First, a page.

Linnell v. State Dept. of Finance

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[Civ. No. 10391. Third Dist. May 10, 1962.]

JOHN LINNELL, Plaintiff and Respondent, v. STATE DEPARTMENT OF FINANCE et al., Defendants and Appellants.


Stanley Mosk, Attorney General, and G. A. Strader, Deputy Attorney General, for Defendants and Appellants.

Donald A. Peters and John W. McElheney for Plaintiff and Respondent.

Hill & Hill and Clayton O. Rost as Amici Curiae on behalf of Plaintiff and Respondent.



The defendants have appealed from a judgment by which they were enjoined from "interfering with the plaintiff's [John Linnell] use of the parking area on the campus of Sacramento State College, or any parking area, because of any failure on his part to enter into any leasing arrangement required by Section 953.5 of Title 5, California Administrative Code or for any lack on his part to pay an exaction or fee for the privilege of parking to help support the Sacramento State College."

John Linnell, the respondent, is a member of the Sacramento State College faculty. In the fall of 1960 he was advised that if he parked his vehicle in one of the parking lots on the campus without entering into a lease agreement he would receive a ticket for illegal parking. The college charged a fee of $13 per semester for the privilege of parking in an unreserved space on campus. With certain exceptions not applicable here, it was necessary to enter into an agreement and pay a fee for the privilege of parking on the campus.

The issue presented by this appeal is whether or not a state agency, and particularly a state college, was authorized prior to September 15, 1961, by statute, regulation or otherwise to provide parking facilities for state employees on state-owned property and charge the users of such facilities a fee for the privilege of parking their private vehicles on said parking lots.

The decision of the trial court was based upon the court's view that no statutory authority existed authorizing the charging of such a fee and in the absence of such statutory authority the college officials lacked the right to charge a parking fee. Appellants contend that no such specific statutory [203 Cal. App. 2d 467] authorization is required to support the imposition of the parking fees involved in this case and that if such specific statutory authority is required adequate authority is found in the provisions of section 13109 of the Government Code and section 24103 of the Education Code.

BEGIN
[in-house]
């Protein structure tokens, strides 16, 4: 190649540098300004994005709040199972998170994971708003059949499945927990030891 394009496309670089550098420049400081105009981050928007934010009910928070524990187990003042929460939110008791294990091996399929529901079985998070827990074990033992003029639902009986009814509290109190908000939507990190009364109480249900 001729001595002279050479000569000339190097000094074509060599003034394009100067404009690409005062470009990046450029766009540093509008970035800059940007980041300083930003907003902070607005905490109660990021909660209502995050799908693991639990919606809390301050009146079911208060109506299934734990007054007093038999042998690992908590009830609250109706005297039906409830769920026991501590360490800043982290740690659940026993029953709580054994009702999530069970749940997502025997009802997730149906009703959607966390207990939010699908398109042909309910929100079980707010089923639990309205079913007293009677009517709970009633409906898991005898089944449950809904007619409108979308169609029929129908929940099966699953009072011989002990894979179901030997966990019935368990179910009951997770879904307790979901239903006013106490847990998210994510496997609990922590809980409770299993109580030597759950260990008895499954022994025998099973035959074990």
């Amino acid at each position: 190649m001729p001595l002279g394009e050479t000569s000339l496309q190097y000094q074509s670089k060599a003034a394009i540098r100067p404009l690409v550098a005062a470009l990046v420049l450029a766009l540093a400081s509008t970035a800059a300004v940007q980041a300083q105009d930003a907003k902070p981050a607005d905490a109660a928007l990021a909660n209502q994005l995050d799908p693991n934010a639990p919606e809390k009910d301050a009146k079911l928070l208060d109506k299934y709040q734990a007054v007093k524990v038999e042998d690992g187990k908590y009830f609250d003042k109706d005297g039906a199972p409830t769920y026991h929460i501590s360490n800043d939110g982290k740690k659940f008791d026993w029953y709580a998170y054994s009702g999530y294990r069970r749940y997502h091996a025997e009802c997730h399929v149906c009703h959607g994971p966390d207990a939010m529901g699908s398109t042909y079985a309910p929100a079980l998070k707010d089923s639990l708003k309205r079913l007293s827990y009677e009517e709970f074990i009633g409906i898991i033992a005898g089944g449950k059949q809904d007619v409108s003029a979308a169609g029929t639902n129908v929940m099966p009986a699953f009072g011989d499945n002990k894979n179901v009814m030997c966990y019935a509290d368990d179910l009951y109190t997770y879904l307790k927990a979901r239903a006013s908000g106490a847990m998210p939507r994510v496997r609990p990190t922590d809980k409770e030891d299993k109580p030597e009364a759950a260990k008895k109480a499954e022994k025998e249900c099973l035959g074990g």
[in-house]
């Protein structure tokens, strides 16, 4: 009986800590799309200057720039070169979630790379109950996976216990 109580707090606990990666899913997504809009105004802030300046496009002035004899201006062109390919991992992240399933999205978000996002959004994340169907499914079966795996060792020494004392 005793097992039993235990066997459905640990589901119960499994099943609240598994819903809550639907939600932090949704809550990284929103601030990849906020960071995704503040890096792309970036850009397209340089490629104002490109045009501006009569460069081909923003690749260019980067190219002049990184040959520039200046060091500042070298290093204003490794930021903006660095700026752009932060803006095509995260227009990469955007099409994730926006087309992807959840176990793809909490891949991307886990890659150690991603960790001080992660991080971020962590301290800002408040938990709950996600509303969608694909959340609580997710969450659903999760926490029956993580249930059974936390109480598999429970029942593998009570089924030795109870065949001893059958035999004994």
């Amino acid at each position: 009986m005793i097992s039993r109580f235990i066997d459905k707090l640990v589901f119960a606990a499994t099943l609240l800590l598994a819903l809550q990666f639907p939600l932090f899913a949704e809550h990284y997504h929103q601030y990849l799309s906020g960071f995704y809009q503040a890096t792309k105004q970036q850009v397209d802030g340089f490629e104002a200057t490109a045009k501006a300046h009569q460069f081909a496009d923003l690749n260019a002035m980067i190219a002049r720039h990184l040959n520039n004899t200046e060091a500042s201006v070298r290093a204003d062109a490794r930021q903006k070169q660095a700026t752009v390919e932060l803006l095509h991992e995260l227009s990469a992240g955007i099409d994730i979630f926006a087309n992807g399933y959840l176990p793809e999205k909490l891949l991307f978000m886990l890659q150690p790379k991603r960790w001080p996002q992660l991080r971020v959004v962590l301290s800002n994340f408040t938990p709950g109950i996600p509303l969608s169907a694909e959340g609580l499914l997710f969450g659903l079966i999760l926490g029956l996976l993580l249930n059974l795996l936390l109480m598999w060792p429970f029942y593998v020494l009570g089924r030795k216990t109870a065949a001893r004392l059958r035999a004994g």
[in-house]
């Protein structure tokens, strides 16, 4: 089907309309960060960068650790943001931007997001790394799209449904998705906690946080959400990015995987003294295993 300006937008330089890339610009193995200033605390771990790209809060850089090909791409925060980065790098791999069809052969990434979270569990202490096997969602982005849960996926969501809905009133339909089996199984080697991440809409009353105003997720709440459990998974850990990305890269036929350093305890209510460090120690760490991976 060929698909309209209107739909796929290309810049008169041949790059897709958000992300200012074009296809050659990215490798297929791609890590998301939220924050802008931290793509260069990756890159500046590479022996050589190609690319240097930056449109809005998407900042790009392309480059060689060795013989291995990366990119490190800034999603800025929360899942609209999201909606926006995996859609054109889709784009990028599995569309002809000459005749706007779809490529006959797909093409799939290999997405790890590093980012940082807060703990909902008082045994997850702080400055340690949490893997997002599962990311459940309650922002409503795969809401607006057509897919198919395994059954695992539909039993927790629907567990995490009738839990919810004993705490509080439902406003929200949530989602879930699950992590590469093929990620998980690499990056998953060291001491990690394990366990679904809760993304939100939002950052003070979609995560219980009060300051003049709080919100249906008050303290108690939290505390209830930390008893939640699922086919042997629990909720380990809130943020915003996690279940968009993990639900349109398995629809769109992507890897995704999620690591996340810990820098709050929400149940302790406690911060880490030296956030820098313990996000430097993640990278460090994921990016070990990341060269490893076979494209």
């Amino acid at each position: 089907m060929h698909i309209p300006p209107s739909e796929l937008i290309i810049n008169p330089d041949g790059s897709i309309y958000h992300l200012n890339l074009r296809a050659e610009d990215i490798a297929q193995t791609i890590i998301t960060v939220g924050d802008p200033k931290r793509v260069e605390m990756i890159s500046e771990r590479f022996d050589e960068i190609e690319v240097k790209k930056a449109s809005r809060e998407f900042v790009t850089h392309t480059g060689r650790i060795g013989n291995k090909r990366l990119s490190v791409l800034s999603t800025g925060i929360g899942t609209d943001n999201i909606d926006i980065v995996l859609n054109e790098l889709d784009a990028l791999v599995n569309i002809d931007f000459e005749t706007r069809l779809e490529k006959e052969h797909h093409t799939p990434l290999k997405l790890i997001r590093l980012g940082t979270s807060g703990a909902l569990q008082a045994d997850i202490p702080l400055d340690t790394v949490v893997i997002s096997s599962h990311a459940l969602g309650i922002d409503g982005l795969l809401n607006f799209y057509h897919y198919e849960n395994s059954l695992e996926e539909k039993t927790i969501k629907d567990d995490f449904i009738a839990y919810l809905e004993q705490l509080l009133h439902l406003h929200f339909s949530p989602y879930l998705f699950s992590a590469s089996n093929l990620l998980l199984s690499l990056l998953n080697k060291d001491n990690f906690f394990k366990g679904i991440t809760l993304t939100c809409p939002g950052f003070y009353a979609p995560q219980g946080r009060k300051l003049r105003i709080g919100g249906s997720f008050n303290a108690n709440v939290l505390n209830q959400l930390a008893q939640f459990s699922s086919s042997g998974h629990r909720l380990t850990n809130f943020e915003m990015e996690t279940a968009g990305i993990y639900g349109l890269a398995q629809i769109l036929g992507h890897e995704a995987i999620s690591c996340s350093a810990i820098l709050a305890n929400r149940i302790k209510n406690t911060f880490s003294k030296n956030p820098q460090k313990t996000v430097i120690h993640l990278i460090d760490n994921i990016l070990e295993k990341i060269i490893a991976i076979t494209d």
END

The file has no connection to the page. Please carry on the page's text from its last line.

Section 13109 of the Government Code at the time of the decision in this matter in the trial court, and at the present time, provides in part as follows: "With the consent of the state agency concerned, the director may: (a) Let for a period of not to exceed five years, any real or personal property which belongs to the State, the letting of which is not expressly prohibited by law, if he deems such letting is in the best interests of the State."

Section 24103 of the Education Code, as it was in effect at the time here involved, provided:

"The president of a state college, with the approval of the Director of Education and Director of Finance, may let any property of the state college for any purpose which will not interfere with the requirements of the state college. The Director of Education and the Director of Finance may each exempt from the requirement of his approval under this section certain types or classes of transactions and authorize the entering into of such transactions without submitting them for his approval.

"Any rental received under this section shall be deposited in the State Treasury and credited to the support appropriation or appropriations of the college current during the period of occupancy."

The trial court in its decision held that the word "let" used in these sections, authorizing the letting of state property, is the equivalent of the word "lease." From this assumption the court then proceeded to hold that since the arrangement entered into between the college and the members of the staff for the providing of parking facilities does not amount to a "lease" as that term is interpreted with respect to a granting of an interest in real property, the imposition of the fees were not authorized by these statutes.

Appellants contend that the word "let" as used in these two statutes is not the equivalent of the word "lease" and that the authorization given by these statutes is not restricted to the execution of a lease creating the relationship of landlord and tenant, but such authorization includes the right to execute an agreement for the use of state property in the [203 Cal. App. 2d 468] nature of a license, i.e., the granting of the use of state property for compensation.